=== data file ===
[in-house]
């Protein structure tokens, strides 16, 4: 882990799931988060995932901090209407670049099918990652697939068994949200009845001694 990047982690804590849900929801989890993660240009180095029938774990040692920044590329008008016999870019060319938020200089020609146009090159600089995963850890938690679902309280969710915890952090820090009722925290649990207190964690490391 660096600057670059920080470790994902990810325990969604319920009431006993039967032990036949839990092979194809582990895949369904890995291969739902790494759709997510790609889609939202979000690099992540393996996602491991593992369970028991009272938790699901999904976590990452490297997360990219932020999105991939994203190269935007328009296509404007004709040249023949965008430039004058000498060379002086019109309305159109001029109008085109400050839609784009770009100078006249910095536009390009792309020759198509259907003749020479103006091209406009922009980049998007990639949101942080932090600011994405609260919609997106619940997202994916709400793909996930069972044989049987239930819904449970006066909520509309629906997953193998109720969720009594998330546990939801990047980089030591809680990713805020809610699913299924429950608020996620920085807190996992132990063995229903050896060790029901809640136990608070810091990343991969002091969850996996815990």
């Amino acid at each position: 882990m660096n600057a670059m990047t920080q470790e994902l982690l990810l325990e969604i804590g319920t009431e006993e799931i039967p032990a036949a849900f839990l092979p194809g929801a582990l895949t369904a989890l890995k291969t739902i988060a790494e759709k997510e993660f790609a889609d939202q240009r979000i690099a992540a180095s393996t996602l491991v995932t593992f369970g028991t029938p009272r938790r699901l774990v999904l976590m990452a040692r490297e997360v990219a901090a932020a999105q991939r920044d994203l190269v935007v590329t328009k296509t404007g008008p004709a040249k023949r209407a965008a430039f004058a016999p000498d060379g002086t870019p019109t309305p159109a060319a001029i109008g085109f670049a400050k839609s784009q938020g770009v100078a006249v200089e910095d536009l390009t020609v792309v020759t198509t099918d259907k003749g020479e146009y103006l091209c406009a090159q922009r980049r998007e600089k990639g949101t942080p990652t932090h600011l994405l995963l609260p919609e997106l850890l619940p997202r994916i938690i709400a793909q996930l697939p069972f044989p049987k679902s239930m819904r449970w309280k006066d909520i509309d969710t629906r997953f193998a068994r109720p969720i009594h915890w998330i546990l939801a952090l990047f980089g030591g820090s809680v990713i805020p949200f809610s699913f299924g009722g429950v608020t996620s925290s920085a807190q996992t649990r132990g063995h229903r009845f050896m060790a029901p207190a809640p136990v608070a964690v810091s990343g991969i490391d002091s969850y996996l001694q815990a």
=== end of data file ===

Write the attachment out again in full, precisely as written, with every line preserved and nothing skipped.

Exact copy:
[in-house]
């Protein structure tokens, strides 16, 4: 882990799931988060995932901090209407670049099918990652697939068994949200009845001694 990047982690804590849900929801989890993660240009180095029938774990040692920044590329008008016999870019060319938020200089020609146009090159600089995963850890938690679902309280969710915890952090820090009722925290649990207190964690490391 660096600057670059920080470790994902990810325990969604319920009431006993039967032990036949839990092979194809582990895949369904890995291969739902790494759709997510790609889609939202979000690099992540393996996602491991593992369970028991009272938790699901999904976590990452490297997360990219932020999105991939994203190269935007328009296509404007004709040249023949965008430039004058000498060379002086019109309305159109001029109008085109400050839609784009770009100078006249910095536009390009792309020759198509259907003749020479103006091209406009922009980049998007990639949101942080932090600011994405609260919609997106619940997202994916709400793909996930069972044989049987239930819904449970006066909520509309629906997953193998109720969720009594998330546990939801990047980089030591809680990713805020809610699913299924429950608020996620920085807190996992132990063995229903050896060790029901809640136990608070810091990343991969002091969850996996815990």
């Amino acid at each position: 882990m660096n600057a670059m990047t920080q470790e994902l982690l990810l325990e969604i804590g319920t009431e006993e799931i039967p032990a036949a849900f839990l092979p194809g929801a582990l895949t369904a989890l890995k291969t739902i988060a790494e759709k997510e993660f790609a889609d939202q240009r979000i690099a992540a180095s393996t996602l491991v995932t593992f369970g028991t029938p009272r938790r699901l774990v999904l976590m990452a040692r490297e997360v990219a901090a932020a999105q991939r920044d994203l190269v935007v590329t328009k296509t404007g008008p004709a040249k023949r209407a965008a430039f004058a016999p000498d060379g002086t870019p019109t309305p159109a060319a001029i109008g085109f670049a400050k839609s784009q938020g770009v100078a006249v200089e910095d536009l390009t020609v792309v020759t198509t099918d259907k003749g020479e146009y103006l091209c406009a090159q922009r980049r998007e600089k990639g949101t942080p990652t932090h600011l994405l995963l609260p919609e997106l850890l619940p997202r994916i938690i709400a793909q996930l697939p069972f044989p049987k679902s239930m819904r449970w309280k006066d909520i509309d969710t629906r997953f193998a068994r109720p969720i009594h915890w998330i546990l939801a952090l990047f980089g030591g820090s809680v990713i805020p949200f809610s699913f299924g009722g429950v608020t996620s925290s920085a807190q996992t649990r132990g063995h229903r009845f050896m060790a029901p207190a809640p136990v608070a964690v810091s990343g991969i490391d002091s969850y996996l001694q815990a």